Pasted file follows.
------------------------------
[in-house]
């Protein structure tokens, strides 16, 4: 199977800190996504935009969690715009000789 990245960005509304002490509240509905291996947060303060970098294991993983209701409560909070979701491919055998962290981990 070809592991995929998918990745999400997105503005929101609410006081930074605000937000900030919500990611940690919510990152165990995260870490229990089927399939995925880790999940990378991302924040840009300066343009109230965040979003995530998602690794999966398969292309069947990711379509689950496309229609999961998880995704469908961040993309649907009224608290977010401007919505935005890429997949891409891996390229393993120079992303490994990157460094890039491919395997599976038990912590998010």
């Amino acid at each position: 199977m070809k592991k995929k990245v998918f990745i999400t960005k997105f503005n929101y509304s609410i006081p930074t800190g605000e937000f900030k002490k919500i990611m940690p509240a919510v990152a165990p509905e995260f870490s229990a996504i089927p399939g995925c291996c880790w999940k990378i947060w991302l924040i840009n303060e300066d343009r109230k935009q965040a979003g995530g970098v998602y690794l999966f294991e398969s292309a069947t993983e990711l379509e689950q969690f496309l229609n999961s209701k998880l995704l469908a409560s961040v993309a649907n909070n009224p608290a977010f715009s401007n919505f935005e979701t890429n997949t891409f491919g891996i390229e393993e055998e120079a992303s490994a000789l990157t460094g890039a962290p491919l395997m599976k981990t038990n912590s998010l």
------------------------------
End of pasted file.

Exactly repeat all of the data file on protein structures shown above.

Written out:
[in-house]
């Protein structure tokens, strides 16, 4: 199977800190996504935009969690715009000789 990245960005509304002490509240509905291996947060303060970098294991993983209701409560909070979701491919055998962290981990 070809592991995929998918990745999400997105503005929101609410006081930074605000937000900030919500990611940690919510990152165990995260870490229990089927399939995925880790999940990378991302924040840009300066343009109230965040979003995530998602690794999966398969292309069947990711379509689950496309229609999961998880995704469908961040993309649907009224608290977010401007919505935005890429997949891409891996390229393993120079992303490994990157460094890039491919395997599976038990912590998010």
């Amino acid at each position: 199977m070809k592991k995929k990245v998918f990745i999400t960005k997105f503005n929101y509304s609410i006081p930074t800190g605000e937000f900030k002490k919500i990611m940690p509240a919510v990152a165990p509905e995260f870490s229990a996504i089927p399939g995925c291996c880790w999940k990378i947060w991302l924040i840009n303060e300066d343009r109230k935009q965040a979003g995530g970098v998602y690794l999966f294991e398969s292309a069947t993983e990711l379509e689950q969690f496309l229609n999961s209701k998880l995704l469908a409560s961040v993309a649907n909070n009224p608290a977010f715009s401007n919505f935005e979701t890429n997949t891409f491919g891996i390229e393993e055998e120079a992303s490994a000789l990157t460094g890039a962290p491919l395997m599976k981990t038990n912590s998010l």